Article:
They are fickle, these curling gods. Eve Muirhead was left looking to the heavens and cursing them while David Murdoch collapsed to his knees and praised them for all he was worth. After more than hours of almost unbearable tension, Great Britain’s curling rinks suffered contrasting fortunes in the semi-finals in Sochi yesterday.
Muirhead blamed a hair for decisively kicking her stone off track to give Canada a 6-4 victory, meaning the Scot will play Switzerland for Olympic bronze today. However, luck was on Murdoch’s side when his Swedish semi-final opponent made a late error, which he gleefully seized on to book a place in tomorrow’s final after a 6-5 win.
For a few hours, this sport held the nation’s rapt attention, proving that even a game played in perpetual slow motion can be utterly gripping. People speculated wildly on the importance of the hammer, drew diagrams on napkins of ideal stone placements and pondered the improbability of a triple take out.
Murdoch will now play the Canadian Brad Jacobs – who wrote him off as defensive before the Games – for Olympic gold in a final to savour. It is a deserved reward for a player who has suffered his fair share of Olympic disappointment, missing out on bronze by millimetres in Turin and crashing out in the extra end of a tie-breaker four years ago in Vancouver, where he had arrived as world champion.
“I hope it’s our time,” Murdoch said, praising the performance of his youthful rink of Olympic newcomers, Greg Drummond, Scott Andrews and Michael Goodfellow.
“The curling gods have been looking down on me this week and it makes a change. We have to go out there with confidence and no fear; go for it and believe.
“This is a reward for 12 years of dedicating yourself to a sport, to beating your body up, going through injuries, training hard and make sacrifices. After all that time I’ve proved it pays off.
"Having the experience of the near misses in Turin and Vancouver has helped me keep my head and settle my play. This team believes in itself. I can’t believe the confidence we have and now we’re in the Olympic final.
“I want the gold. You get this opportunity once in a lifetime and it’s up to us to seize the day and make some incredible history. I’m delighted getting the medal I’ve worked so long for but we want the gold and we’ll be pushing everything to get that.”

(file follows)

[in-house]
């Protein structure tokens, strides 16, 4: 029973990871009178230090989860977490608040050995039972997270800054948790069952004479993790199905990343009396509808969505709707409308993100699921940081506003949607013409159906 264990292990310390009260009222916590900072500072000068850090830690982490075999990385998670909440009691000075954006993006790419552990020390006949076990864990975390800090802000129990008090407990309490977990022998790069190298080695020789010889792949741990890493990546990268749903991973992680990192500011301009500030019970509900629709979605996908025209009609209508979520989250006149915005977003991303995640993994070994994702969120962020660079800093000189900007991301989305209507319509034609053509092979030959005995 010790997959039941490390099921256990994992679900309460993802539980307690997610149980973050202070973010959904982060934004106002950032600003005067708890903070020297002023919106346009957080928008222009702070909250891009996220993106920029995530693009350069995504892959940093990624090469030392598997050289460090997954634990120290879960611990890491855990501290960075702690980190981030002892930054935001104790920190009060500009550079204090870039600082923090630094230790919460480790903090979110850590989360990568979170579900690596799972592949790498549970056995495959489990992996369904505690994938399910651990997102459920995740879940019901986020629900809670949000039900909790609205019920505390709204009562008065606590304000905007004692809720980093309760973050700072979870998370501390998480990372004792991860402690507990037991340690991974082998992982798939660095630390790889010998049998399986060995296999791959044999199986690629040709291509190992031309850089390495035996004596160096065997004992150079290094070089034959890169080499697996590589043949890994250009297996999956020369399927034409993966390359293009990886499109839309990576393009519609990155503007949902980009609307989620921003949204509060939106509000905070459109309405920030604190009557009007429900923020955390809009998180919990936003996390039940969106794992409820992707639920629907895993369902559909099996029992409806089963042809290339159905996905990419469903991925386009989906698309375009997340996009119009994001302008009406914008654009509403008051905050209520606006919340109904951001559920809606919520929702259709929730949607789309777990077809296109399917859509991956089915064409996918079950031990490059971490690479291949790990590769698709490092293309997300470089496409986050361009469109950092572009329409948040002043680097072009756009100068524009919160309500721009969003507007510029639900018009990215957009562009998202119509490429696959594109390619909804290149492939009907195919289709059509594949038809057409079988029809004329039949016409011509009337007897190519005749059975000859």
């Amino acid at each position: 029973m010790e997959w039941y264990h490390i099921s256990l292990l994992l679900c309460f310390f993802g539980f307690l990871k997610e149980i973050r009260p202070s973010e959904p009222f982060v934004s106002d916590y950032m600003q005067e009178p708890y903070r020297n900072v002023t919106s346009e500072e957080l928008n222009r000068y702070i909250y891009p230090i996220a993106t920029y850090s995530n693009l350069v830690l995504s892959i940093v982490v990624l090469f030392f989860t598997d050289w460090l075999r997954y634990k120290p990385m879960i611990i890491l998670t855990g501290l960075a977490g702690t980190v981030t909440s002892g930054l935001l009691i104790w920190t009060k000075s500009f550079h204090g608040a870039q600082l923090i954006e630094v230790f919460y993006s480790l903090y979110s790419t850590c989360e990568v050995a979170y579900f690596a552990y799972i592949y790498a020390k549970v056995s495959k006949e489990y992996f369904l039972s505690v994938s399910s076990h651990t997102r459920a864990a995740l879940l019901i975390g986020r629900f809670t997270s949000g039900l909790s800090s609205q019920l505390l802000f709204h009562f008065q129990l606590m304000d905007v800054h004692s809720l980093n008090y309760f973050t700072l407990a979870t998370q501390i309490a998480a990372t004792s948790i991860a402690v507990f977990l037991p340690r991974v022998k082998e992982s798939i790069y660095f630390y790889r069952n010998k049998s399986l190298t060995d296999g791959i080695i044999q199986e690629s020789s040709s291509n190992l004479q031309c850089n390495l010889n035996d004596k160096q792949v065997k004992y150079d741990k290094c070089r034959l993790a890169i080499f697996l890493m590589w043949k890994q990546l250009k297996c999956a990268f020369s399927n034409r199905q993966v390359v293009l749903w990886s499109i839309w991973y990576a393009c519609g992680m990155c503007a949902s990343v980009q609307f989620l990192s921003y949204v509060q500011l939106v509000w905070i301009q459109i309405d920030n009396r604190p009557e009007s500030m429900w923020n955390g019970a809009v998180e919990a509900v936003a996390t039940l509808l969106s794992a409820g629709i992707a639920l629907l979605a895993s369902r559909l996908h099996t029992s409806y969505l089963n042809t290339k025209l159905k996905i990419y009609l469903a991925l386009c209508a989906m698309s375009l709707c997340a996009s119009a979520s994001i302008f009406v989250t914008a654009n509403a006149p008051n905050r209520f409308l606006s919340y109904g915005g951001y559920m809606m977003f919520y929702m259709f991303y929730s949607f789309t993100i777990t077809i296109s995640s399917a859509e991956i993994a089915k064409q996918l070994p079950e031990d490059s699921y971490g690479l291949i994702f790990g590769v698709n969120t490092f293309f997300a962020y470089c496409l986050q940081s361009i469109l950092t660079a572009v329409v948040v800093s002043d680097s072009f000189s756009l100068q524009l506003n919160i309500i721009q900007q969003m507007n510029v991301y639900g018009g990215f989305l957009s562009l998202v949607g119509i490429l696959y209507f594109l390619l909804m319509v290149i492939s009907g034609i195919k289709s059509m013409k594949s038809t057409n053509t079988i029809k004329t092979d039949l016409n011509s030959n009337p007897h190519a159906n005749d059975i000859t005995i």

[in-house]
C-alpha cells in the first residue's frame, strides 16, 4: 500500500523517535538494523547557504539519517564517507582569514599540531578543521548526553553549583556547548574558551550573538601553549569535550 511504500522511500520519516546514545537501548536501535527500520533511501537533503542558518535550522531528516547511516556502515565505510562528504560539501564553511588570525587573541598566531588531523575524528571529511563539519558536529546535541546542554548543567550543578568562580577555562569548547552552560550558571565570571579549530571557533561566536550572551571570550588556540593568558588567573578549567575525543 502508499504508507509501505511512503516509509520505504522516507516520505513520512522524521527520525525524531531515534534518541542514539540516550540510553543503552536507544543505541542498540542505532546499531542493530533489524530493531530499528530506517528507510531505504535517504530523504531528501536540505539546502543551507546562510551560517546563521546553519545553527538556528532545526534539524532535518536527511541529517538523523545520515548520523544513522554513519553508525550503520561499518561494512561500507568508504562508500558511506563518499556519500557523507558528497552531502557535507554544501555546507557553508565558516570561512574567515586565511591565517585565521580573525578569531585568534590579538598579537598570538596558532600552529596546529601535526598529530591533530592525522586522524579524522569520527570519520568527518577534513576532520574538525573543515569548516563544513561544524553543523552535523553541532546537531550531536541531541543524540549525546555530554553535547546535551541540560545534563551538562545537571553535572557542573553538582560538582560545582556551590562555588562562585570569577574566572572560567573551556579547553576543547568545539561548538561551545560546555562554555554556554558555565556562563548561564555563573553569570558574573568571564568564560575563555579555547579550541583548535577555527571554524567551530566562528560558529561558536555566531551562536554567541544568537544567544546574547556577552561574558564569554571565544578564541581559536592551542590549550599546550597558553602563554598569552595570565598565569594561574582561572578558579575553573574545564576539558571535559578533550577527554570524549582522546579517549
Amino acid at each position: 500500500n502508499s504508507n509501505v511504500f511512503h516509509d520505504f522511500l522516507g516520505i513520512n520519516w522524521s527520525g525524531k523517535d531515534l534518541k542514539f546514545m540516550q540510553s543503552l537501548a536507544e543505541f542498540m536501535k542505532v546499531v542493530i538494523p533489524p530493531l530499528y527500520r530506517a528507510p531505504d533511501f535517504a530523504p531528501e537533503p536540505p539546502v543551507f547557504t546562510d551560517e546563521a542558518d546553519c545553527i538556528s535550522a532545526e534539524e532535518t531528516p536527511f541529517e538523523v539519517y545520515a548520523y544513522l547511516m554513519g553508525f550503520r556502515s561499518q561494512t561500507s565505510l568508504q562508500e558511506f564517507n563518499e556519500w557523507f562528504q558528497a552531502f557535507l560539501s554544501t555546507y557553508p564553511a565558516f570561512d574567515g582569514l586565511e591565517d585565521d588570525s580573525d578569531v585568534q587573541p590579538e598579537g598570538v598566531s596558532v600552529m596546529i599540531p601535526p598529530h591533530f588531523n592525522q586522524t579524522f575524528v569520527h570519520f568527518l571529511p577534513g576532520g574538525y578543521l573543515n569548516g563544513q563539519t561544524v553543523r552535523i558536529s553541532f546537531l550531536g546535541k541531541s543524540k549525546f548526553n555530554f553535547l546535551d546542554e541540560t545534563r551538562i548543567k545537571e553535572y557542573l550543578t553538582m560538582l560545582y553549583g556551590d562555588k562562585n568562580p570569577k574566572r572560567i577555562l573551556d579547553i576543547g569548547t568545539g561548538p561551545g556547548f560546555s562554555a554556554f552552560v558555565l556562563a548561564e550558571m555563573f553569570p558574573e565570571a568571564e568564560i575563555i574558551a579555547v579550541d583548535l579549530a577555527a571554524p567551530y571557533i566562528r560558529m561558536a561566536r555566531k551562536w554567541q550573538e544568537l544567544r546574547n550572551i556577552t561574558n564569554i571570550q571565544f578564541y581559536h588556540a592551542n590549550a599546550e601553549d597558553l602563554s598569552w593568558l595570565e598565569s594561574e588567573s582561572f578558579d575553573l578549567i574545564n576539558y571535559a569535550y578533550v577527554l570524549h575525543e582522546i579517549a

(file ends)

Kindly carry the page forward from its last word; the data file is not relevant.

Murdoch admitted he nearly quit the sport after the disappointment of Vancouver. He found himself on the fringes of the team, wondering whether his moment had gone.
You hear a lot of talk about momentum and destiny in sport and the 35-year-old certainly has the momentum after his incredible shot against Norway that secured his semi-final slot and yesterday’s nerveless performance against the ice-cool Swedes, who are the world champions.
“After Vancouver I thought that was it and I’d never get back,” Murdoch admitted.
“You don’t get the chance to go to the Olympics very often. I went off the boil and my heart wasn’t in it because I thought Vancouver was my chance. Then I got a bad shoulder injury and I honestly thought that was me done.
“But credit to my coach, Soren Gran, he changed the course of my life and I moved to Stirling to train full-time and I’ve practised harder than I’ve ever done in my life. He’s pushed me right to edge and we’re getting the benefits now.”
In contrast, Muirhead and her team of Vicki Adams, Anna Sloan and Claire Hamilton, will have to pick themselves up for today’s bronze medal match. A win would make this Great Britain’s most successful Winter Olympics.
Muirhead had a nightmare start to her semi-final after some debris on the ice forced her stone to pick, meaning she surrendered a soft two that gave Jones a flying start.
Canada are unbeaten at these Games and made their advantage count, though the match wasn’t decided until the final stone.
“The curling gods were not with us,” she said. “I am gutted and so are all the girls. I came into this tournament saying I wanted no regrets and we gave everything we could in that game. I’m proud of the girls and we still have a chance of a medal.
“I don’t want to come away without a medal around my neck. We played well as a team out there and gave it everything. We can’t be too harsh on ourselves, we’re a young team and countries know we are here now.”
From James Toney, Sportsbeat, in Sochi
© Sportsbeat 2014